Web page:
An exponential function with base b is defined by f (x) = ab^{x}
where a ≠0, b > 0 , b ≠1, and x is any real number.
The base, b, is constant and the exponent, x, is a variable.
In the following example, a = 1 and b = 2.

x 
y = f (x) 
2 
2^{2 }= ¼ 
1 
2^{1 }= ½ 
0 
2^{0 }= 1 
1 
2^{1}= 2 
2 
2^{2 }= 4 
3 
2^{3 }= 8 

Shape: Most exponential graphs will have this same arcing shape.
Rate of Change:
This graph does not have a constant rate of change, but it has constant ratios. It is growing by common factors over equal intervals. 
Features (for this graph):
• the domain is all Real numbers.
• the range is all positive real numbers (not zero).
• graph has a yintercept at (0,1). Remember any number to
the zero power is 1.
• when b > 1, the graph increases. The greater the base, b,
the faster the graph rises from left to right.
• when 0 < b < 1, the graph decreases.
• has an asymptote (a line that the graph gets very, very close
to, but never crosses or touches). For this graph the
asymptote is the xaxis (y = 0).


As x increases by +1,
y increases by x 2.





More Examples of Exponential Functions:
Graph with 0 < b < 1.
Each time x in increased by 1, y decreases to ½ its previous value. 
Compare graphs with varying b values.
Notice that all three graphs pass
through the yintercept (0,1). 
In word problems, you may see exponential functions drawn predominantly in the first quadrant. 
Exponential Function  Transformation Examples:
Horizontal Translations.
Notice the points (0,1), (3,1), (3,1). 
Vertical Shift up 3 units.
Notice yintercept at (0,4) and
asymptote at y = 3. 
Vertical Stretch/Shrink. Notice
yintercepts at (0,1), (0,3), (0,½).
which relate to formula's " a" value. 
We have seen that exponential functions grow by common factors over equal intervals. As such, exponential functions are used to model a wide range of reallife situations (such as populations, bacteria, radioactive substances, temperatures, bank accounts, credit payments, compound interest, electricity, medicine, tournaments, etc.).
Any quantity that grows (or decays) by a fixed percent at regular intervals is said to possess exponential growth or exponential decay.
In exponential growth, the quantity increases,
slowly at first, and then very rapidly. The rate of change increases over time. The rate of growth becomes faster as time passes. This rapid growth is what is meant by the expression "increases exponentially". 
In exponential decay, the quantity decreases very rapidly at first, and then more slowly. The rate of change decreases over time. The rate of decay becomes slower as time passes. 
We will be looking at the following two function formulas which can be easily used to illustrate the concepts of growth and decay in applied situations. If a quantity grows by a fixed percent at regular intervals, the pattern can be depicted by these functions.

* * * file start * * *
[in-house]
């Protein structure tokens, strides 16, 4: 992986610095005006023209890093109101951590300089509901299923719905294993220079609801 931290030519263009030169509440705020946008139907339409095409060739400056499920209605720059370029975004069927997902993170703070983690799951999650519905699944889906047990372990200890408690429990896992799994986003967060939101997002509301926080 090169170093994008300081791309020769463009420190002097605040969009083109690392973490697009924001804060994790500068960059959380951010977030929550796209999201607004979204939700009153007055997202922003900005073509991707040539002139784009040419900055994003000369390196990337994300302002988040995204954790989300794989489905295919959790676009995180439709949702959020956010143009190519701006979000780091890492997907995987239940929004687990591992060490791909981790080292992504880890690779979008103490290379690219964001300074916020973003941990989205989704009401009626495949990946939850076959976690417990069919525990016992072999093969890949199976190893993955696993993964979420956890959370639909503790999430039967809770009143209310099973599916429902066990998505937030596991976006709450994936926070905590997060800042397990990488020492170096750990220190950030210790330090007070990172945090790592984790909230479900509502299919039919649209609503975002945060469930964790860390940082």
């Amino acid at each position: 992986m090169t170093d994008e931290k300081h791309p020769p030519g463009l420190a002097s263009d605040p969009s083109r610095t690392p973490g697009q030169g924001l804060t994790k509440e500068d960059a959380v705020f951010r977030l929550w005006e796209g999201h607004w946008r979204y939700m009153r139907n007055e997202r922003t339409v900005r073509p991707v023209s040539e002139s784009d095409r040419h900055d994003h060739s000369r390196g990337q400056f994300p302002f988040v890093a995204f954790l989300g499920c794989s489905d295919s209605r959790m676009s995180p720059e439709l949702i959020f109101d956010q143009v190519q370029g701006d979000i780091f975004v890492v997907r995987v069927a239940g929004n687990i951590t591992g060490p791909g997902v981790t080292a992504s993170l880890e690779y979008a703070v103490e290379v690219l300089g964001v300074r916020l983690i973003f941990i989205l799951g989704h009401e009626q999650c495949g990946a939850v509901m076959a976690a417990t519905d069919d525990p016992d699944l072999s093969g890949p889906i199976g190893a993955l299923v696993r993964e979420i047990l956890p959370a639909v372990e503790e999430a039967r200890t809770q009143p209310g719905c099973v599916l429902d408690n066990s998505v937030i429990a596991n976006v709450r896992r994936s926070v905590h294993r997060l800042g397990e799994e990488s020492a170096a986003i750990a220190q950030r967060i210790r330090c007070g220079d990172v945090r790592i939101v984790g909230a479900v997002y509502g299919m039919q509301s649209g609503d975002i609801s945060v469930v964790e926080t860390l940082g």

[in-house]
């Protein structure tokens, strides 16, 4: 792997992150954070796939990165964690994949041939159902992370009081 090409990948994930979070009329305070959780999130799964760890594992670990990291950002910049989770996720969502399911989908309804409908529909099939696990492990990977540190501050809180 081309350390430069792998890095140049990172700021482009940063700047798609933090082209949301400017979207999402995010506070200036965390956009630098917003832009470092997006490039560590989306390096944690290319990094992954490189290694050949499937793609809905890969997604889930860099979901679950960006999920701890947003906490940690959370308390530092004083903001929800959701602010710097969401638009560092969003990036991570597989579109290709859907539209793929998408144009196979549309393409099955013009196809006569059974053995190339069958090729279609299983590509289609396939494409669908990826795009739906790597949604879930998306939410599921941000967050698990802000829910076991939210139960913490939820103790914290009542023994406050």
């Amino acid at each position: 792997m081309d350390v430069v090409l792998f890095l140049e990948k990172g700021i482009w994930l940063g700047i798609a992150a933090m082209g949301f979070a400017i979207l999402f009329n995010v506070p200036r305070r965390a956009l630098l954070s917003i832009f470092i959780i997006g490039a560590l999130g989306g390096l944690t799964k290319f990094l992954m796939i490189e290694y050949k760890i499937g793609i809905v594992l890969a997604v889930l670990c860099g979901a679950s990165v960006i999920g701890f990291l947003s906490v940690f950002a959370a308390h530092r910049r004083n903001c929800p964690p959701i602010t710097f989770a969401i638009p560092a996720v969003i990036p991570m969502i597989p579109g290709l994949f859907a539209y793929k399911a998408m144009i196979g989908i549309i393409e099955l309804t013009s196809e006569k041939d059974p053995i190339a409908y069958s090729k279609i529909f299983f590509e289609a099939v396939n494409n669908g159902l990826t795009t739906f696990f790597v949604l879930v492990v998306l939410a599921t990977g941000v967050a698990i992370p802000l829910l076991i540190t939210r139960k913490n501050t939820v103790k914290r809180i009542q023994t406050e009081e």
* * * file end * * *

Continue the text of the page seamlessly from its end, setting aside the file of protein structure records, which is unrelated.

Exponential Growth:
y = a(1 + r)^{x} 

Exponential Decay:
y = a(1  r)^{x} 

Remember that our original exponential formula was y = ab^{x}.
You will notice that in these new growth and decay functions,
the b value (growth factor) has been replaced either by (1 + r) or by (1  r).
The growth "rate" (r) is determined as b = 1 + r.
The decay "rate" (r) is determined as b = 1  r
a = initial value (the amount before measuring growth or decay)
r = growth or decay rate (most often represented as a percentage and expressed as a decimal)
x = number of time intervals that have passed 
Example 1: A common example of exponential growth deals with the growth of bacteria. Bacteria have the ability to multiply at an alarming rate, where each bacteria splits into two new cells, doubling the number of bacteria present. Let's start with one bacteria which can double every hour. How many bacteria will be present after 8 hours?
End of the hour: 
1 
2 
3 
4 
5 
6 
7 
8 
Bacteria present: 
2 
4 
8 
16 
32 
64 
128 
256 
Pattern: 
2^{1} 
2^{2} 
2^{3} 
2^{4} 
2^{5} 
2^{6} 
2^{7} 
2^{8} 
Note: While there are only 256 bacteria after 8 hours, there will be over 16 million bacteria after 24 hours.

The pattern tells us that this situation can be
represented by y = 2^{x}.
Using the growth formula we have y = a(1 + r)^{x}
where a = 1 (we start with 1 bacteria),
and r = 100%, since the amount doubles.
y = 1(1 + 1.00)^{x }= 2^{x}. (same result)
Notice that the graph is a scatter plot.
You cannot have a fractional part of a bacteria.
The dotted line is the exponential function which contains the scatter plots (the model).

Note: In reality, exponential growth cannot continue indefinitely. Eventually, there would come a time when there would no longer be space or nutrients to sustain the bacteria. Exponential growth refers to only the early stages of a process and to the speed of the growth.
Example 2: The NCAA Basketball Championship (also known as March Madness) is an example of exponential decay. At each round of the tournament, teams play against one another with only the winning teams progressing to the next round. In other words, the number of teams playing at each round is half of the number of teams playing in the previous round. Let's start with 64 teams going into round 1. How many teams are left to begin play in round 5?
Round: 
1 
2 
3 
4 
5 
Number of teams left playing at end of round: 
32 
16 
8 
4 
2 
Pattern: 
64/2^{1} 
64/2^{2} 
64/2^{3} 
64/2^{4} 
64/2^{5} 

The pattern tells us that this situation can be represented by .
Using the decay formula we have y = a(1  r)^{x }where a = 64 (starting with 64 teams),
and r = 50%, since the number of teams are cut in half each round.
(same result)
At the end of the fourth round, the tournament will be entering the "Final Four" stage,
with only four teams remaining to play. 
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